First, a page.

Anorexia Nervosa is a serious mental illness characterised by restricted calorie intake, low body mass, intense fear of gaining weight and distorted body image. It affects between 1% and 4% of women and about 0.3% of men.
Although a strong genetic component has long been understood, new research into the eating disorder suggests that a predisposition is also part metabolic, not purely psychiatric as previously thought.
The global study, published in Nature Genetics was led by researchers at King’s College London and University of North Carolina at Chapel Hill. It identified—for the first time—eight specific genes associated with an increased risk of developing anorexia nervosa and found unexpected links between metabolism and the disorder.
Researchers looked at 16,992 people with anorexia and 55,525 people without the disease in 17 countries across North America, Europe and Australasia and discovered genetic mutations common amongst anorexia patients, including some that control the body’s metabolism and processing of sugars and fats.
“There is something in those systems that has gone awry,” professor Janet Treasure, from the Institute of Psychiatry, Psychology & Neuroscience at King’s College London, told BBC News.
Although the exact role this plays is still inconclusive, it is understood that these suspected mutations allow people to starve their bodies for longer. When regular weight loss occurs, signals in the body push back to stimulate appetite, a mechanism that’s said to be altered in anorexia sufferers.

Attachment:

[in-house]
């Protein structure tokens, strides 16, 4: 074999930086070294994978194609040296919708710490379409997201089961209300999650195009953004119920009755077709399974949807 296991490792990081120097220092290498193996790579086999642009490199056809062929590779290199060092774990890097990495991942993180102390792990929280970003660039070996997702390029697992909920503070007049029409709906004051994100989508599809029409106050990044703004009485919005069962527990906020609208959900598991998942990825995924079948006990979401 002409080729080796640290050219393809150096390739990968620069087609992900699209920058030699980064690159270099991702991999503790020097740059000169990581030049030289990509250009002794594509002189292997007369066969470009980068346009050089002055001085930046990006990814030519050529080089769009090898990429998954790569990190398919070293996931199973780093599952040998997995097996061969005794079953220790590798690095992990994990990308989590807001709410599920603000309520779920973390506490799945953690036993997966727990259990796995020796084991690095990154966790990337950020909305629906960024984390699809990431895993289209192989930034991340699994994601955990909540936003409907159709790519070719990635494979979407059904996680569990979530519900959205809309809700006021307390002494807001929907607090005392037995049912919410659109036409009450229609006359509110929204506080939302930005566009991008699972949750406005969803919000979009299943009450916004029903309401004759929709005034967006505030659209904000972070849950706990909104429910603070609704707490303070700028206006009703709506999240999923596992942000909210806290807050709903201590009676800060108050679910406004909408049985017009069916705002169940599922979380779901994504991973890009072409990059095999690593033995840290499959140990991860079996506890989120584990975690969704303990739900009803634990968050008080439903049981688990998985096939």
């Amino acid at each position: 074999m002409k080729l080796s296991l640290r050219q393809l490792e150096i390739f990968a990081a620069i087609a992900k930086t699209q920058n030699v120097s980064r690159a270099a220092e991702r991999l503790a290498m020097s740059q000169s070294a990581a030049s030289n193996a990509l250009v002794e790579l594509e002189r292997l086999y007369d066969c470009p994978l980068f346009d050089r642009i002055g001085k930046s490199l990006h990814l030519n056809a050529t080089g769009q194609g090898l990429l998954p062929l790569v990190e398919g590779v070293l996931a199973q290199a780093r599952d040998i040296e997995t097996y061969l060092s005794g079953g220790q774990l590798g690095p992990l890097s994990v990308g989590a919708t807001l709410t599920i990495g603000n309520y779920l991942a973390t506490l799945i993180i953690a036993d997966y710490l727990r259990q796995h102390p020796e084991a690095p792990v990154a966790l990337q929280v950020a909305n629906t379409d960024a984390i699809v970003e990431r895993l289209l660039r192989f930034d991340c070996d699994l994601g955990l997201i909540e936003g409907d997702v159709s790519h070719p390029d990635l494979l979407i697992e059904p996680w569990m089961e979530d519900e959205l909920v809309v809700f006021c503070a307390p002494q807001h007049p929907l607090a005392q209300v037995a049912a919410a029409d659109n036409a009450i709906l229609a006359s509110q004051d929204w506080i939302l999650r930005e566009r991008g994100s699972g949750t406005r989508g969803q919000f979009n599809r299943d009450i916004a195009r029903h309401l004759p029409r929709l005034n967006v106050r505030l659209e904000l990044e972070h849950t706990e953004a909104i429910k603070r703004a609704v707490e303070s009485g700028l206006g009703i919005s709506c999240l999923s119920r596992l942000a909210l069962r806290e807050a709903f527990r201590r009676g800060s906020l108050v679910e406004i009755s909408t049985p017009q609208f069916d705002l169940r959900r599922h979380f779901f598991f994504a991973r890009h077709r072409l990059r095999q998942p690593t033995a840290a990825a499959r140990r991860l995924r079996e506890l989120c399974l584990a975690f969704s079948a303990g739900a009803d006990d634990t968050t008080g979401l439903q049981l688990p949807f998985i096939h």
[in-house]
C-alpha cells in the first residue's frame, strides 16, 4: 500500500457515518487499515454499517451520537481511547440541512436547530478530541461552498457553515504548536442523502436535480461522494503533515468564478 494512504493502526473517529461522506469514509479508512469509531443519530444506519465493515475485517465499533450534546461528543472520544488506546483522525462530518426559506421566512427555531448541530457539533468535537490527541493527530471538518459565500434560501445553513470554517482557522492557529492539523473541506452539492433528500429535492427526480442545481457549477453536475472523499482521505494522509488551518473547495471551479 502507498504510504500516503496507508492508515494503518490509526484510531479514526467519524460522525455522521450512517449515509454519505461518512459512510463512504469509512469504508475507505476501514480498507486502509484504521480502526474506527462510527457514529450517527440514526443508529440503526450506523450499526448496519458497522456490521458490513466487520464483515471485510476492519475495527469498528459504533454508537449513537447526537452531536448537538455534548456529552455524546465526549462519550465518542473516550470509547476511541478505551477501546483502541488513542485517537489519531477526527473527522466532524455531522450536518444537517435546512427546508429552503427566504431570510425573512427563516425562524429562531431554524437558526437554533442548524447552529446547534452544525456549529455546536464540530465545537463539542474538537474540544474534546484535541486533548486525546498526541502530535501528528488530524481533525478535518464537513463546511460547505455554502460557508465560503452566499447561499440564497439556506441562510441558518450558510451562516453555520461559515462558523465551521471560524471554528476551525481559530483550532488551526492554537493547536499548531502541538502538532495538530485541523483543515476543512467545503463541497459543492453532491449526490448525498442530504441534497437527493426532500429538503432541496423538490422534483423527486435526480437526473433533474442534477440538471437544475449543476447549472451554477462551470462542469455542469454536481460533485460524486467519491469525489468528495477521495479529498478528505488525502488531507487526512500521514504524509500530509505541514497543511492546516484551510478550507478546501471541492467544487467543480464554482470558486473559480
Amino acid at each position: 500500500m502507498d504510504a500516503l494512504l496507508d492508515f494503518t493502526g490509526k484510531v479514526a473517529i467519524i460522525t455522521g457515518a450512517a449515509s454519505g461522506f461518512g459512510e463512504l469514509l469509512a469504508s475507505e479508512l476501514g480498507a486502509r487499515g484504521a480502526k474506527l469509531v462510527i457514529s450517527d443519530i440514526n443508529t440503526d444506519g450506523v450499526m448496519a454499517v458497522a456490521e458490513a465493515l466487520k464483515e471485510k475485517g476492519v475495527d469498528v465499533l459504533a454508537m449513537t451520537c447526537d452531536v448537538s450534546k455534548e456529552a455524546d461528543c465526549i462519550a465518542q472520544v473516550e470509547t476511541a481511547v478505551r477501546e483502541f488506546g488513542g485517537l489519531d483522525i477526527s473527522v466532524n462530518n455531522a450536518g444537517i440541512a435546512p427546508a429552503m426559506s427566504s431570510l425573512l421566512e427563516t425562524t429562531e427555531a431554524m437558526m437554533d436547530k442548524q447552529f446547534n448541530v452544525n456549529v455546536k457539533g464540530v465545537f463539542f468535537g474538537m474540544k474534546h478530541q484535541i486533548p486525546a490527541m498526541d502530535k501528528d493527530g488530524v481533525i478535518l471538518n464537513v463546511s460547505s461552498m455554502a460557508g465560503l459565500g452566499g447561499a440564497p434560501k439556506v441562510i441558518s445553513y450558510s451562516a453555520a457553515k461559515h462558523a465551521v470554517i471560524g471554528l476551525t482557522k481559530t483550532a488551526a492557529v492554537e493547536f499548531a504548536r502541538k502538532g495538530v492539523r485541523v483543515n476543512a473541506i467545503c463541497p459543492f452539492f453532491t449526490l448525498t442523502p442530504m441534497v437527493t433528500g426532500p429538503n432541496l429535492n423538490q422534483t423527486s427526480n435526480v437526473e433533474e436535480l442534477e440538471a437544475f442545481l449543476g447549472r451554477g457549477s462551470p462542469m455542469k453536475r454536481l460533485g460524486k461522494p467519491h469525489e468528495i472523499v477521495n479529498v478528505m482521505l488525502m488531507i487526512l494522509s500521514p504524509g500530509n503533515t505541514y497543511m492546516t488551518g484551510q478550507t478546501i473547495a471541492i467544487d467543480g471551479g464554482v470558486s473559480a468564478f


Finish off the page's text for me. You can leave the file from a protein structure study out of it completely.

These are very important in controlling the set-point of weight, explains Professor Treasure. “It’s possible that when people lose weight with anorexia nervosa, they haven’t got such strong drivers getting the set-point back to normal.”
“Over time there has been uncertainty about the framing of anorexia nervosa because of the mixture of physical and psychiatric features. Our results confirm this duality and suggest that integrating metabolic information may help clinicians to develop better ways to treat eating disorders.”
The study concludes that anorexia nervosa may need to be thought of as a hybrid ‘metabo-psychiatric disorder’ and the findings have been described as groundbreaking when it comes to further exploring the genesis of anorexia nervosa and what the link to metabolism means for future studies in this area.